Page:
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In early October excerpts from the long anticipated 2006 National Intelligence Estimate (NIE) titled “Trends in Global Terrorism: Implications for the United States” were leaked to the public.  In brief, the NIE is widely perceived as “the most authoritative written judgment” of our national security and is overseen by the Director of the CIA. For once, the US intelligence community sounded quite honest and rational, and ironically, as a result most of the report was classified and deemed unfit for public eyes.

I will attempt to take what little was declassified from this assessment and apply it to our current world situation, for to coincide with the purpose of the NIE, it is crucial that we employ harsh self-criticisms to correct the faults in policy that may have led our country down a possibly unforgiving and historically redundant path.

From the NIE: “We assess that the Iraq jihad is shaping a new generation of terrorist leaders and operatives; perceived jihadist success there would inspire more fighters to continue the struggle elsewhere…The Iraq conflict has become the ‘cause celebre’ for jihadists, breeding a deep resentment of US involvement in the Muslim world and cultivating supporters for the global jihadist movement.”

Essentially, the previous critique suggests that the invasion of Iraq has done far more harm than good for the world, an intrinsically supported appraisal that many in this country are not willing to accept.  And the sooner they are able to drop their political affiliations and lower their pride to come to terms with this reality, the sooner we can move forward as a country to better our current situation.

Unfortunately for the young men and women in our military, as suggested above, the withdrawal of troops from Iraq may greatly boost terrorist recruitment as a result of their perceived success.  Thus, the unilateral actions of our current administration have locked us into a deadly catch-22; withdrawing from Iraq may transform the country into a haven for al-Qaeda and other splinter cells (ironically, a scenario non-existent before the invasion), though remaining in Iraq continues to strengthen the warnings of extremists in the Muslim world of a western imperialist doctrine set to destroy Islam.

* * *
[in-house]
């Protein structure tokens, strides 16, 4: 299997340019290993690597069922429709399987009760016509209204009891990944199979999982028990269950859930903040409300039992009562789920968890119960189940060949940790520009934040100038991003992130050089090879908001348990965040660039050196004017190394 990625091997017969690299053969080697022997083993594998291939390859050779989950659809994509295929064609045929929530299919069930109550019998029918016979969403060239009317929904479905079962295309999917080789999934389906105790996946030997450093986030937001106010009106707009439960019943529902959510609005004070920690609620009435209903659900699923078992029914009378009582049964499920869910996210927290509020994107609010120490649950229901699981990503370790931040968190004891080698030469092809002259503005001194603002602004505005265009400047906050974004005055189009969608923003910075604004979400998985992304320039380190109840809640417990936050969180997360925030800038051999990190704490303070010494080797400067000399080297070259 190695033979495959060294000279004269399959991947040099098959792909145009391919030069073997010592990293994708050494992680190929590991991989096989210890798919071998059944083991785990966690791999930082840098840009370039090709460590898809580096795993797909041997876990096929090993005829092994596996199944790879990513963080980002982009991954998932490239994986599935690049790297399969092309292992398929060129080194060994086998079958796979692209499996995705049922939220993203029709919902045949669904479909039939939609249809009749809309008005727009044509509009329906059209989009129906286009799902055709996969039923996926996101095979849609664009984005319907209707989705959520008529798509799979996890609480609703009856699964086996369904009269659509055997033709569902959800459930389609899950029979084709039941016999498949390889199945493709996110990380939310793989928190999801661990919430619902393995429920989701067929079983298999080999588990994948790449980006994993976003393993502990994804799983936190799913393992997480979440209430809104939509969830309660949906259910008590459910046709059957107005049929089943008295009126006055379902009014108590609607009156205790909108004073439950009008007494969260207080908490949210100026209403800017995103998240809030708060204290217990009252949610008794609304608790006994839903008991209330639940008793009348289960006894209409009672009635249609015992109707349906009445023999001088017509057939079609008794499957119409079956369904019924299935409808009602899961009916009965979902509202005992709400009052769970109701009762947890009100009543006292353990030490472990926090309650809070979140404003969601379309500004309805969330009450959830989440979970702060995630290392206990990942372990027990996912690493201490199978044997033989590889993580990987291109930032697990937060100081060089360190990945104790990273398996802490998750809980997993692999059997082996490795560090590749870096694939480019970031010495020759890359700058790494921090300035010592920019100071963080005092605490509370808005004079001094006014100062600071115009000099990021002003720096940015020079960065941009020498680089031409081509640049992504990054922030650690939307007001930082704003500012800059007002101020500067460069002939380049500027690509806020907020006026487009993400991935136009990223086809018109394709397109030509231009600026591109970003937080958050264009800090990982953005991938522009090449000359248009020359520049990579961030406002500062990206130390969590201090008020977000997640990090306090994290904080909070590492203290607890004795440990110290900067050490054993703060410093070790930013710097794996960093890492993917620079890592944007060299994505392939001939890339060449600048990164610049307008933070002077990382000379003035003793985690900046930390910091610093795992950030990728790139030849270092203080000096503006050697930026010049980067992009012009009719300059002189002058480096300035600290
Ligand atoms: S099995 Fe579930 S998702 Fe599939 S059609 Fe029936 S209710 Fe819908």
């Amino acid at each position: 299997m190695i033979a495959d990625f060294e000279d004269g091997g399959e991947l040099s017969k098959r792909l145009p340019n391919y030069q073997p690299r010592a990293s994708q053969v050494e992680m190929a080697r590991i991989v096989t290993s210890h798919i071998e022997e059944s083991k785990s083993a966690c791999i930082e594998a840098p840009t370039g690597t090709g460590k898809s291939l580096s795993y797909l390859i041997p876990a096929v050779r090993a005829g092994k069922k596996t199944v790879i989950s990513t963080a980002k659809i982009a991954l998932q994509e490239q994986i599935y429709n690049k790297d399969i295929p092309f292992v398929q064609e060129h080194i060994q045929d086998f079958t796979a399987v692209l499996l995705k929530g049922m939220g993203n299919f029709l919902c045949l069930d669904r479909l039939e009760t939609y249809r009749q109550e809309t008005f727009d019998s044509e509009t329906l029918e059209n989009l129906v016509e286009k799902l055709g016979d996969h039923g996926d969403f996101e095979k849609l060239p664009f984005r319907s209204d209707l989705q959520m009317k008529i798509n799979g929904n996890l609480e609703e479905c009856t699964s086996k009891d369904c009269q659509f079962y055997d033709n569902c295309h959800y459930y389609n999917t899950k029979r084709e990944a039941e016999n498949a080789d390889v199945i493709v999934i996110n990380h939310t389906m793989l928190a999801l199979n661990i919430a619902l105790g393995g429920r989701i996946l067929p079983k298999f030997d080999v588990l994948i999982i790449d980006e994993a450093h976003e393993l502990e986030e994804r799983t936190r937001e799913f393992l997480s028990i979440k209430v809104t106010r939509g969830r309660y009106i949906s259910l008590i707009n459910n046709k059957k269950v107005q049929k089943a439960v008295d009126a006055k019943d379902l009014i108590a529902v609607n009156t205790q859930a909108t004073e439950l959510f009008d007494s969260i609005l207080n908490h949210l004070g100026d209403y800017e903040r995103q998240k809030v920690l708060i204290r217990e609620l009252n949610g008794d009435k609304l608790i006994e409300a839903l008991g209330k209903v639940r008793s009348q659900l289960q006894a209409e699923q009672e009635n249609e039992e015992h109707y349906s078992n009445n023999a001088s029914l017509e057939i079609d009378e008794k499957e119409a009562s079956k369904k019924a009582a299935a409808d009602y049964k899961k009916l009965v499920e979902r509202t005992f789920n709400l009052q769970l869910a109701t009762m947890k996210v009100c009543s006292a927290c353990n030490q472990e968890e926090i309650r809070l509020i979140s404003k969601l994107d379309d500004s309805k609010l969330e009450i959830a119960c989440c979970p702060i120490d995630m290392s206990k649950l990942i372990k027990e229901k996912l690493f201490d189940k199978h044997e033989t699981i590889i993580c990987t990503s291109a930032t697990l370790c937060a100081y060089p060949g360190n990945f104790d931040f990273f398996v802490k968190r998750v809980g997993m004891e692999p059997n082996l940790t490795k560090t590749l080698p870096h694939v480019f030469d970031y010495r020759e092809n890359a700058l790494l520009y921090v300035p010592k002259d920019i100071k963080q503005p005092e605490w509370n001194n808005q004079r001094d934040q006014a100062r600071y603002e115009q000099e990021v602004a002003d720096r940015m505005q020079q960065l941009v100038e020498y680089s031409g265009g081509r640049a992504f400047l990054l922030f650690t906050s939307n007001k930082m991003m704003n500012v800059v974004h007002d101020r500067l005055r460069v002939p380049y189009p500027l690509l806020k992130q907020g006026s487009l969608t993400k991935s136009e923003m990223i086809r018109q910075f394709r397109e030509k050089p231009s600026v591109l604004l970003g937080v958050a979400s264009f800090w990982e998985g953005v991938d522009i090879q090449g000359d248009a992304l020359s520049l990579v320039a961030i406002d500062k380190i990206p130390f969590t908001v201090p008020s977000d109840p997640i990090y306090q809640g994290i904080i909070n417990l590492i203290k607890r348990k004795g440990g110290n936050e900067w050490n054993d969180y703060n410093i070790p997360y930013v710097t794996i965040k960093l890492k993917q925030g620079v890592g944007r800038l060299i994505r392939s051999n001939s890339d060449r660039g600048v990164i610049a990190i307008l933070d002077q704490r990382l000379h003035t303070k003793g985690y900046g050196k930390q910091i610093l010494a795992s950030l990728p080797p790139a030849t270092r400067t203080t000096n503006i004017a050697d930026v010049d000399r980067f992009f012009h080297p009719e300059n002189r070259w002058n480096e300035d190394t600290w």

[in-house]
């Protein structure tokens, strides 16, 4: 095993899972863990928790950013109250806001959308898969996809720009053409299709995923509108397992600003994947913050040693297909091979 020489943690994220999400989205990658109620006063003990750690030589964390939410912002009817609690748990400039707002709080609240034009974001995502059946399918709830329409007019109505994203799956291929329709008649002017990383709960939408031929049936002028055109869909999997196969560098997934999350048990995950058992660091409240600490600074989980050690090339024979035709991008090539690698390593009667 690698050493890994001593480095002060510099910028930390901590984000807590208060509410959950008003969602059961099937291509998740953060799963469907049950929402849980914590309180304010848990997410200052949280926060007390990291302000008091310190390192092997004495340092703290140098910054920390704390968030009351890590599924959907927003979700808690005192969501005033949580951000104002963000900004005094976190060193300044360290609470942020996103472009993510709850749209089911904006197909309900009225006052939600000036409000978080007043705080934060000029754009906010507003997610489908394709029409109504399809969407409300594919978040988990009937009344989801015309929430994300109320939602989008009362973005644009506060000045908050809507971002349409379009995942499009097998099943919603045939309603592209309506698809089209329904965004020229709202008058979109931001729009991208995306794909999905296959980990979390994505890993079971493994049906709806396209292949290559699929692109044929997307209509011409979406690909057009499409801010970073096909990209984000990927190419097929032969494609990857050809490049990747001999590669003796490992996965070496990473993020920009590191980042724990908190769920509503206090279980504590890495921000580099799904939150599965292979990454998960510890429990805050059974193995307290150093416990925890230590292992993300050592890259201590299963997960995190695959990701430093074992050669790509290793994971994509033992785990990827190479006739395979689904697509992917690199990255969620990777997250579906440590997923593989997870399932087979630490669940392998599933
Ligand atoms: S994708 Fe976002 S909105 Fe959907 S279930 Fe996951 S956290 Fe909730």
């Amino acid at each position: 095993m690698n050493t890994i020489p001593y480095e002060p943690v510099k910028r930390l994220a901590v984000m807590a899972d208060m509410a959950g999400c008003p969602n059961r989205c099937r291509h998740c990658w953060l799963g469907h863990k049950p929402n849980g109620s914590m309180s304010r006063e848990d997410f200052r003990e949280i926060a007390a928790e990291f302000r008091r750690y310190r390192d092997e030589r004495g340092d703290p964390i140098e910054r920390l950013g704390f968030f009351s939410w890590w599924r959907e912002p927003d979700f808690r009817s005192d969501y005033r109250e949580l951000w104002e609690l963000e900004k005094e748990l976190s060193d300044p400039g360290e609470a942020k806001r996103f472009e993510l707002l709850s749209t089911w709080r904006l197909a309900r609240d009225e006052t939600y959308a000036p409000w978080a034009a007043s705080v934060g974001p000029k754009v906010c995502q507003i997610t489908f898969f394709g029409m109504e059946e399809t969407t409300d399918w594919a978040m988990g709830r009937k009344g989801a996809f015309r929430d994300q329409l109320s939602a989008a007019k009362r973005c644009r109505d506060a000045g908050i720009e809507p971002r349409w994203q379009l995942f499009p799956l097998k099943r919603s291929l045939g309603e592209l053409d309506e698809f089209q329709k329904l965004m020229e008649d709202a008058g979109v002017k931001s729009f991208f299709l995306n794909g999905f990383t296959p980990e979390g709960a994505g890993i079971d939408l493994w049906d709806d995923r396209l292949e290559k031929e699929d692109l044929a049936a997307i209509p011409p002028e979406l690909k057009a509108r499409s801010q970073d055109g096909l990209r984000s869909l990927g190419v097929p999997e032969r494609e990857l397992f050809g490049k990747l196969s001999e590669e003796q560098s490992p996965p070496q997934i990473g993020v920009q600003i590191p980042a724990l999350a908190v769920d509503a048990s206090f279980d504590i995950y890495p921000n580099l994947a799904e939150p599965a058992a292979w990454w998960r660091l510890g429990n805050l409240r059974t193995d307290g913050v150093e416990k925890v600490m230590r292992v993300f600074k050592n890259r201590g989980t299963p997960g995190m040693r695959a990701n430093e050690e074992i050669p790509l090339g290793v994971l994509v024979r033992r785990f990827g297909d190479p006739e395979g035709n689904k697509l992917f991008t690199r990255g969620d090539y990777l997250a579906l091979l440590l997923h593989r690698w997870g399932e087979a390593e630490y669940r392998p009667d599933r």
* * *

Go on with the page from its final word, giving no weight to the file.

The NIE addresses our progress stating that we have “disrupted” the capacity of al- Qaeda to operate, though it warns of the emergence of new terrorist cells that will be less far-reaching.

Furthermore, the following two NIE assessments are critical: “Anti-US and anti-globalization sentiment is on the rise and fueling other radical ideologies…The radicalization process is occurring more quickly, more widely, and more anonymously… raising the likelihood of surprise attacks by unknown groups whose members and supporters may be difficult to pinpoint” and  “Countering the spread of the jihadist movement will require coordinated multilateral efforts that go well beyond operations to capture or kill terrorist leaders.” These assessments more than any, support the claim that military means will not be the most effective way to combat terrorism.  This spread of “Anti-US sentiment” in conjunction with attacks by “unknown groups” will not be tamed through military invasions or forcefully imposing western style beliefs, but by isolating these radical fundamentalists and exposing their hateful and unpopular ideals for what they truly represent.